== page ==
FeaturedNationalVolume 13 Issue # 14

Sharif’s dual disqualification

The Supreme Court of Pakistan has barred former Prime Minister Nawaz Sharif from leading the Pakistan Muslim League-Nawaz (PML-N) after his disqualification as the prime minister on July 28, 2017. The verdict was expected after he had bulldozed the parliament and the spirit of democracy to amend a law to allow himself to head his party even after disentitlement, but it has not only created troubles for his party but for the continuity of democracy in Pakistan.


The landmark judgment, which will pave the way for true democracy in the country, has declared all his acts, verbal or written, illegal since his disqualification as prime minister almost six months ago. In the period, he has taken a number of important decisions as the PML-N president, including the appointment of Prime Minister Shahid Khaqan Abbasi, formation of the Central Executive Committee of the party and award of tickets to candidates for by-elections and the Senate. The first problem arose for PML-N candidates for the Senate, whose nomination papers had been approved by him. The party submitted a fresh list of candidates to the Election Commission of Pakistan (ECP), but it ejected the names on the grounds that the time for filing papers had expired. However, it announced that the party candidates could contest the election as independent candidates. The decision was taken by the ECP after a special session called by the Chief Election Commissioner. It can still be challenged in the courts and the candidates, approved by Nawaz Sharif, could be disqualified. In this way, the ruling party could be deprived of its due share in the Senate, because of sheer obduracy of the former prime minister, who preferred his personal wellbeing to the party’s interests. If the PML-N candidates are disqualified, hopefuls of other parties could be declared winners.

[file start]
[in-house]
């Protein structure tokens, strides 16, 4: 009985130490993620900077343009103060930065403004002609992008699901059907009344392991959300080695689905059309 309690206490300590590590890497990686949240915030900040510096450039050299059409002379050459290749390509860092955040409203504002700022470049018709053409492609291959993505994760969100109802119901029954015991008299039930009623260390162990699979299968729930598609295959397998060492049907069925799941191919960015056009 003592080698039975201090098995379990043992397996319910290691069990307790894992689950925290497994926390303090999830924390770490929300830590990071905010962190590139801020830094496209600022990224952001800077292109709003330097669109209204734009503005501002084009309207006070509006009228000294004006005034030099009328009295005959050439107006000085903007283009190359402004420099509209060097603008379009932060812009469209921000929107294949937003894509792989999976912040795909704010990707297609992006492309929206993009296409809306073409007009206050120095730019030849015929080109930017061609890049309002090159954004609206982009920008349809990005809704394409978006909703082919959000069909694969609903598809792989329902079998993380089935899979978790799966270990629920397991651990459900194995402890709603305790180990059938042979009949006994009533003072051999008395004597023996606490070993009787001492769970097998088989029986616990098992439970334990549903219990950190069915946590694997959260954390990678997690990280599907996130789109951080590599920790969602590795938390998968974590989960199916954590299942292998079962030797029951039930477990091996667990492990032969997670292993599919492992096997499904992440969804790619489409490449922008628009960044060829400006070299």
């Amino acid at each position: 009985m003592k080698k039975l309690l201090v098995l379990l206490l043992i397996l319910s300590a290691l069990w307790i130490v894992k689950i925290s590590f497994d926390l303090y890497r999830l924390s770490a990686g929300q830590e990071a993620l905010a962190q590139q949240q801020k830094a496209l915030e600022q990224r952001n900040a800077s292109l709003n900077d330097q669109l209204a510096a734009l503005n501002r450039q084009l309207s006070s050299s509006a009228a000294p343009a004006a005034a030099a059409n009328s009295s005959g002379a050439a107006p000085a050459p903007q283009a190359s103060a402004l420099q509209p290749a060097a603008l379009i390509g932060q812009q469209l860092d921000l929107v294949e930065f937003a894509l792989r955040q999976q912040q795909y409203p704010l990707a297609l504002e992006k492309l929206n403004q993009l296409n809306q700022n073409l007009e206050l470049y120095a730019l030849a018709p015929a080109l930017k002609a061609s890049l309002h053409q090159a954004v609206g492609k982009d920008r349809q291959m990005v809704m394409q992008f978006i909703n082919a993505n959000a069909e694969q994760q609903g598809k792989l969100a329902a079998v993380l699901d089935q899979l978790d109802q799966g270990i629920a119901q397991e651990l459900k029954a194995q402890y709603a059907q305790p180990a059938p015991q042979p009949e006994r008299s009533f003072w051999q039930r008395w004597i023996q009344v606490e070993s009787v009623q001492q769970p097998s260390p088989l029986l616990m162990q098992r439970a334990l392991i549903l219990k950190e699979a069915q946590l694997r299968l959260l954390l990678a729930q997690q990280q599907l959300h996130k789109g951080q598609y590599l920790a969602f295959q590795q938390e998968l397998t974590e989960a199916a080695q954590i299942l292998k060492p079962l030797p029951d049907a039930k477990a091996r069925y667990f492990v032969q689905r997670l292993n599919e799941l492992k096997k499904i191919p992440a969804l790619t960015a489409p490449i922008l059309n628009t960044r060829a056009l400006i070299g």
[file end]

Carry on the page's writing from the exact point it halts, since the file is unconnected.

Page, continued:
In its historic order, a three-judge bench, headed by Chief Justice Mian Saqib Nisar and comprising Justice Umar Ata Bandial and Justice Ijazul Ahsan, declared that any person, who is disqualified under the Article 62 or 63 of the Constitution, cannot hold the position of “party head” by whatever name called. The disqualified person, the order said, is also prohibited from exercising any of the powers provided in the Article 63-A of the Constitution as “party head” or any other power in that capacity under any law, rule, regulation, statute, instrument or document of any political party. Such bar and prohibition shall commence from the date of disqualification and continue till such time that the lack of qualification/disqualification of such person continues in terms of the provisions of the Articles 62 and 63 of the Constitution. As a result, all steps taken, orders passed, directions given and documents issued by Nawaz Sharif as party head after his disqualification on July 28, 2017, are also declared to have never been taken, passed, given or issued in the eyes of the law, the court observed.